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Explaining Los Angeles

City of Quartz
Mike Davis
Vintage, $14.00

Los Angeles: Capital of the Third World
David Rieff
Touchstone, $12.00
by Marc B. Haefele
Those hills are ancient stone gods

Just beginning to be literature.

-- Les Murray, "Flood Plains on the Coast Facing Asia"

Los Angeles is a city with more lore than literature, and less history than either. But with three major disasters in as many years -- and now the O.J. Simpson affair -- it badly needs a new self-definition as something other than the catastrophe-prone winterless shore that recently posed as the land of hearts' desire. We're already a generation away from Reyner Banham's sentient Los Angeles, Architecture of the Four Ecologies, which taught the world to see Los Angeles as a human accomplishment, rather than a violation of nature. And we're two generations from Carey McWilliams's Southern California, an Island in the Land, probably the only book about Southern California that adequately portrays both the humanity of the forces that created its societies and the viciousness of the powers that shaped them.

Both Mike Davis and David Rieff's Los Angeles books appeared in the year of Rodney King. So if you're shopping for the latest on LA's tribulations in paperback, they are what you will find. Davis himself has also become an op-ed page standby: our own Jeremiah, gloating at our subsequent comeuppances.

But half a decade's history hasn't been kind to either author. They've been overtaken by more than just an additional trio of disasters, and suffer from their failures to behold the recent neon signs of decline.

All books about Los Angeles fall into two categories. There is the booster book -- wave of the future, lifestyle of the 21st century, and so on. This was Banham's take, and it remains Rieff's, albeit more cautiously.

Then there is the basher book -- the city as apocalypse of runaway capitalism and premeditated ecocide. McWilliams's humanity informed and moderated this approach. He never forgot that Southern California, after all, had comprehensible reasons to exist.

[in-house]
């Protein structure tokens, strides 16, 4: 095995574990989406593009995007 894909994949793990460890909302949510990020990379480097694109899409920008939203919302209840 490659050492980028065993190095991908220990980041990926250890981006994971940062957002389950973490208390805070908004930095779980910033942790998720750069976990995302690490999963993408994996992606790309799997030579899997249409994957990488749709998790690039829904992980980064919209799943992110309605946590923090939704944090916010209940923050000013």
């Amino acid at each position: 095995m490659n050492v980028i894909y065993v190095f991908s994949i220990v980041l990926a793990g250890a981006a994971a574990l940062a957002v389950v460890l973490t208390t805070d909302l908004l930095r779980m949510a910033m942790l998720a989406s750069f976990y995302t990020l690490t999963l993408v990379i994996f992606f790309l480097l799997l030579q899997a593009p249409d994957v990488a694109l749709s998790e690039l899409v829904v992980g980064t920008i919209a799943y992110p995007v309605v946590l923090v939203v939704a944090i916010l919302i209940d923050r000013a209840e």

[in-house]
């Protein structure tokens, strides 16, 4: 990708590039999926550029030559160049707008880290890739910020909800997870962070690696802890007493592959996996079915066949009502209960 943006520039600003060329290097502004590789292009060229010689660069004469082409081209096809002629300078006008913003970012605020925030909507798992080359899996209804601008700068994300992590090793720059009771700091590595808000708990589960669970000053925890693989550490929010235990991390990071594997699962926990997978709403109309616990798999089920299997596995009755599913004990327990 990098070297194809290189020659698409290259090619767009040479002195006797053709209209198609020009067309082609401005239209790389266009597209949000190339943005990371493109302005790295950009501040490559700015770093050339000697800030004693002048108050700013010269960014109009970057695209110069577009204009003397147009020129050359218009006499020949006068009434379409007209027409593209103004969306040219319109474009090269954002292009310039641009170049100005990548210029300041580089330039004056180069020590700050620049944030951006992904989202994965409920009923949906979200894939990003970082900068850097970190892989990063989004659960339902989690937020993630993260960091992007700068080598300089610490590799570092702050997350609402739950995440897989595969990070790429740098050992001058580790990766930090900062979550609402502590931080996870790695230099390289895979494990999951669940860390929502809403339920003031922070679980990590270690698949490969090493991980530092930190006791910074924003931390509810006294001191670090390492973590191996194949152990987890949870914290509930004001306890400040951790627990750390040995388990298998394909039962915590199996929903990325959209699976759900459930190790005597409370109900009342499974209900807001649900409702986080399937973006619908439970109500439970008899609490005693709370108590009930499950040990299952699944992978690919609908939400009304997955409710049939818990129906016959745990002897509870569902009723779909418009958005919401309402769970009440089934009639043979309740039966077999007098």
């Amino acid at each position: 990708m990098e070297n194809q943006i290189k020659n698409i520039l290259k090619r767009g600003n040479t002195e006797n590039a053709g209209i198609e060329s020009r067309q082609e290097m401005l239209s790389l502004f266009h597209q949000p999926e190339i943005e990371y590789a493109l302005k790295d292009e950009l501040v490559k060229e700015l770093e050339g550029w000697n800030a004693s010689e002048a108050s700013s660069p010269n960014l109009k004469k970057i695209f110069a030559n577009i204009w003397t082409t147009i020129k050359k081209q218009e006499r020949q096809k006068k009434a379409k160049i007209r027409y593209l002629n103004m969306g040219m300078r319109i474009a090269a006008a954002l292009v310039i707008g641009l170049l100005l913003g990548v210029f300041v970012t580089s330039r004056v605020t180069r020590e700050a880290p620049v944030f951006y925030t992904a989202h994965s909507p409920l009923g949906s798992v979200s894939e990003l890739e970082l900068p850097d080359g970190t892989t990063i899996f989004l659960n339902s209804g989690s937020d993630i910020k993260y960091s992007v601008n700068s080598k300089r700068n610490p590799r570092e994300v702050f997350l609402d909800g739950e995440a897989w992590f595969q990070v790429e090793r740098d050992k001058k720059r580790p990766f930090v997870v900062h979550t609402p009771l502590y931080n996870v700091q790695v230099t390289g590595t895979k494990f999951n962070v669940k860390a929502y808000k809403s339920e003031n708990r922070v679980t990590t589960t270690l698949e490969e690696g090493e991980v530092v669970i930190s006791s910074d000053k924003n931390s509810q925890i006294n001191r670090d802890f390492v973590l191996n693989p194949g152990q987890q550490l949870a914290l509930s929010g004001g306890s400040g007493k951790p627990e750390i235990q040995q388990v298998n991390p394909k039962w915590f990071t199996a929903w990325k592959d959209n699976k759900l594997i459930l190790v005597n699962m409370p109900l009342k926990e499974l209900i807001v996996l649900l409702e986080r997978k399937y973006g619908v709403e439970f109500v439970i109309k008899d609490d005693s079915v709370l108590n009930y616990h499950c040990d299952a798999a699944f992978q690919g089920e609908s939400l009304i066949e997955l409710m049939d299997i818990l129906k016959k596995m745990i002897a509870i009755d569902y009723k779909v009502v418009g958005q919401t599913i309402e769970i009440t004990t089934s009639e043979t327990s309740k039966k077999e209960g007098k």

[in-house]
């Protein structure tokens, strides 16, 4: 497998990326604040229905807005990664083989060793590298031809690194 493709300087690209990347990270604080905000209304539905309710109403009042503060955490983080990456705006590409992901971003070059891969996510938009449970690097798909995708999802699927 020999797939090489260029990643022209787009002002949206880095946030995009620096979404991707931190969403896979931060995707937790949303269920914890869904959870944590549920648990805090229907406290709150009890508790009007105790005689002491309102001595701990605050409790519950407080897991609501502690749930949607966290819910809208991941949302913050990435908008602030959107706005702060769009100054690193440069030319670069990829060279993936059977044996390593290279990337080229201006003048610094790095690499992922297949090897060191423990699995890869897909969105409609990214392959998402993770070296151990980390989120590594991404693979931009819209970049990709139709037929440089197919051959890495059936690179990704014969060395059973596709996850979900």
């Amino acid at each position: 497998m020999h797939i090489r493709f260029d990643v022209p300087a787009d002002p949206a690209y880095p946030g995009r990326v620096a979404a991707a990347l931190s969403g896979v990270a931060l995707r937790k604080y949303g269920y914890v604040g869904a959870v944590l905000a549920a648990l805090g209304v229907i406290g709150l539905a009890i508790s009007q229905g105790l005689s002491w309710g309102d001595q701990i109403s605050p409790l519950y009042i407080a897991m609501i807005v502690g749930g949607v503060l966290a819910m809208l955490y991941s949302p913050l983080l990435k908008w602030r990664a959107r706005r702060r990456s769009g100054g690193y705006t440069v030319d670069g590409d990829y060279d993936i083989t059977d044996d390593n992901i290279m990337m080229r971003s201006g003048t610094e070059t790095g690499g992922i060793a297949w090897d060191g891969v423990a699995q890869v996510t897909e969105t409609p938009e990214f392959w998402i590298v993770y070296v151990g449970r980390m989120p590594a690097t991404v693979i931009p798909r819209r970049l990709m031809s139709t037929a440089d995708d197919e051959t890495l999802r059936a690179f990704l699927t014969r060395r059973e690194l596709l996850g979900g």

But Mike Davis takes the approach to the drag strip. No one has ever vilified Los Angeles like Davis does. Doubtless, this is why City of Quartz has been such a success.

Both books, though, miss the central problem of this city's present. They manage to be unwitting snapshots of a city on the brink of economic collapse, photos so focused on foreground they leave the end-of-an-age background a blur.

The slump was ordained years before either book was written. Mikhail Gorbachev ended the arms race that pumped the Los Angeles economy for more than 40 years. Writing in the second year of our five-year regional depression, Rieff both lambastes and invokes the cheer of the official LA 2000 report of 1989 -- itself the last documentary gasp of Mayor Tom Bradley's pluralistic optimism. The era when an economist could be quoted as saying, "The region cannot stop growing, no matter what."

Rieff tips in an afterword on the riots, but there has been so much bad news from LA since then that his book is nostalgic.

Davis misses the economic slide too, but his negativity is so obsessive that it takes a while to notice he doesn't notice it. Until you realize that Davis's rage is provoked by a bloating, lopsidedly prosperous Los Angeles now in mid-collapse. Davis claims to be excavating the city's future. He's actually inveighing against its past. Nostalgia again.

What's brilliant about Davis's book is his perception of Los Angeles as incarceration, its new prisons a major industry -- the
out-of-space Federal Detention Center that glowers off his book jacket, the high-rise, double-towered Sheriff's jail. He's right that a broad landscape of the city is turning itself into Postmodern Piranesi. And to young black males in particular, the city has become a prisoner factory.